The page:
4. If a pond appears in the MassGIS data layer but was not mapped in 1830, we checked the USGS 1880 topographic maps to determine whether it was mapped in 1880. Ponds that were not mapped in 1830 or 1880 are assumed to be more recent, artificial ponds, and are not included in the "1830LULC" shapefile. The only exception to this is that very small ponds (<~1.5 ha) that are indicated in the MassGIS data layer, do not appear to be artificial, and were not mapped in 1880 (or 1830), were retained. This seemed reasonable since many small, apparently natural ponds were not mapped in 1830 or 1880 (1880 map scale is 1:62,500). These ponds are noted as "from MassGIS modern LULC" and coded "700".
  5. Ponds that were not mapped in 1830 but were mapped in 1880 and the MassGIS data layer were generally included in the "1830LULC" shapefile as they are likely to have existed in 1830. These ponds are noted "from MassGIS modern LULC" (Code = 700). This represents a potential source of error, as some ponds may have been included that were constructed between 1830 and 1880. To minimize this error, we did not include ponds that were mapped in 1880 but are clearly artificial.
  6. "An Inventory of the Ponds, Lakes, and Reservoirs of Massachusetts" was occasionally used to help distinguish natural or 'enhanced' ponds from artificial ones, although many ponds are not included in this book.
7 pond ZTS from 1830 then digitized
7'from MassGIS modern LULC'pond indicated in 1830 but mapped from MassGIS data layer
700'from MassGIS modern LULC'pond not mapped in 1830 but retained in HF GIS from MassGIS

Meadows and Wetlands

Meadows on the 1830 maps are almost exclusively along streams or rivers (except along the coast). 1830 meadows were zoom transferred to USGS maps, fitting them topographically to the lowlands along streams. MassGIS wetland boundaries were primarily used for extensive wetlands such as the marshes in Essex and Barnstable Counties and in those instances when the general shape and size of 1830 wetlands matched MassGIS wetlands. Occasionally, meadows were indicated on the 1830 maps that could not be easily associated with modern streams, wetlands, or topographic features; these were zoom transferred and digitized with notes indicating that these may represent upland meadows. In addition to meadows indicated on 1830 maps, other wetlands indicated in MassGIS were retained in the HF GIS layer. In all cases except Billingsgate in Wellfleet, the MassGIS shoreline was used since shorelines were frequently distorted on the 1830 maps.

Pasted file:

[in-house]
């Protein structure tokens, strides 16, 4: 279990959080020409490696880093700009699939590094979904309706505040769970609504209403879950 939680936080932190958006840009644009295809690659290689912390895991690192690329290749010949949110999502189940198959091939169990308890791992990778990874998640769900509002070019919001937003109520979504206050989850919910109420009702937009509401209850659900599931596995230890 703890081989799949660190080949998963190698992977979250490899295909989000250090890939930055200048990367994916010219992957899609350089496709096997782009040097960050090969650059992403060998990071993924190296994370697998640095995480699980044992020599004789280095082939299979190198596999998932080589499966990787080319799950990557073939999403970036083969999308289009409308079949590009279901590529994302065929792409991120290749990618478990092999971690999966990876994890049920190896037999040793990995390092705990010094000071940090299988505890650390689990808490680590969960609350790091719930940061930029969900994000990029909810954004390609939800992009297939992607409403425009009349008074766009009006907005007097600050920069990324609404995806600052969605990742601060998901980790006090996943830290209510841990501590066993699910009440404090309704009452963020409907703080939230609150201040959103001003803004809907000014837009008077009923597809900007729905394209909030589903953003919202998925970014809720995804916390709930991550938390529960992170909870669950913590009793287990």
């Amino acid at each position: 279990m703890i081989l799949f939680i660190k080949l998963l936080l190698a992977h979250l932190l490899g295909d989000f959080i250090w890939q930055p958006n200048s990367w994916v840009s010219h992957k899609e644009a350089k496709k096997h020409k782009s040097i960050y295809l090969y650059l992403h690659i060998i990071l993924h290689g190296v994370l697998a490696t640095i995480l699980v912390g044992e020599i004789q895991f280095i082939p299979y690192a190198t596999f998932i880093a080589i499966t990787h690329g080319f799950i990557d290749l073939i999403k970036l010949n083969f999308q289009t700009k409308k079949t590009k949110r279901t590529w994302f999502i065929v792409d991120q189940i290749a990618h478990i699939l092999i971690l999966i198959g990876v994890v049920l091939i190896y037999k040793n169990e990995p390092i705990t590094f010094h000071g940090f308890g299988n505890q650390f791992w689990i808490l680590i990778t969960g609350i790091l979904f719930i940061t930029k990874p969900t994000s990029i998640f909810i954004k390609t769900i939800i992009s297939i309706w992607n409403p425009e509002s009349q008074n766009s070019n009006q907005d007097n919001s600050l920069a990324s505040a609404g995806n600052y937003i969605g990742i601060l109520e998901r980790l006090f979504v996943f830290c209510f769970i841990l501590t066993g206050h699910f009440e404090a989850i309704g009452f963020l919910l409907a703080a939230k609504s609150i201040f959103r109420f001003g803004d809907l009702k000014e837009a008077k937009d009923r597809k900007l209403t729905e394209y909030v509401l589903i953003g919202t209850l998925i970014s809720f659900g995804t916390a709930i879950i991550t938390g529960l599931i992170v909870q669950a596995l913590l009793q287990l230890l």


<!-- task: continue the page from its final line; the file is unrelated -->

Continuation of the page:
20 meadow ZTS from 1830 map then digitized
20'from MassGIS modern LULC'meadow indicated in 1830 but mapped from MassGIS datalayer
500'from MassGIS modern LULC'wetland not mapped in 1830 but retained in HF GIS from MassGIS

Data Files:

All data are in ArcView GIS shapefile format, Massachusetts Mainland State Plane Projection with NAD 83 (units are meters). The shapefiles and description are as follows:

  1. 1830TownBounds - boundaries of the towns in 1830.
  2. 1830Roads - roads, some canals.
  3. 1830MissingDataTowns - town outlines of those towns that are missing data, the shapefile table lists which types of data are missing.
  4. 1830MiscellaneousInfo - various town-wide or point location notes made by either original surveyors or by Harvard Forest personnel (areas of distortion, mountains that were probably forested, etc).
  5. 1830LULC- landcover; the attribute table has a numeric code and string (word) description for each polygon. Codes and Descriptions are as follows:
    2Woodland, deciduous
    3Woodland, mixed
    4Woodland, coniferous
    5Wetland, undifferentiated
    6Wetland, swamp
    7Water, shown on 1830 map
    20Meadow, shown on 1830 map
    50Woodland, undifferentiated
    100Special - see notes field
    200Town with woodland data not shown
    500MassGIS wetland
    700MassGIS waterbody
    * for most of the state, openlands form the "matrix" for the other polygons. The openland matrix was not included in this layer but openland polygons were included in some situations such as small "donuts" in large polygons or as true islands in rivers, etc).
  6. 1830Buildings - important public, commercial, or industrial buildings shown on 1830 map.
    10Meeting House (Church)
    27Hotel or Inn
    30Mill or Factory (details in notes field if specified on original)
    31Cloth Related (type specified)
    32Paper Mill
    33Saw Mill
    34Grist Mill/ Corn Mill
    35Iron/Metal related, type specified
    37Machine Shop/Machine Factory
    60Town House/Town Hall
    61Post Office
    62Charity - Alms House, Poor Farm, Town Farm, Halfway House
    63Jail house
    64Mine/Quarry, type specified
    100Special - see notes field
    1000Unknown - see notes field for reason
  7. 1830Lulc.avl - ArcView legend connected to the "Landcover" field in the "1830LULC" shapefile; contains descriptions of LULC types.
  8. 1830Buildings.avl - ArcView legend for 1830Buildings shapefile, "Type" field. The End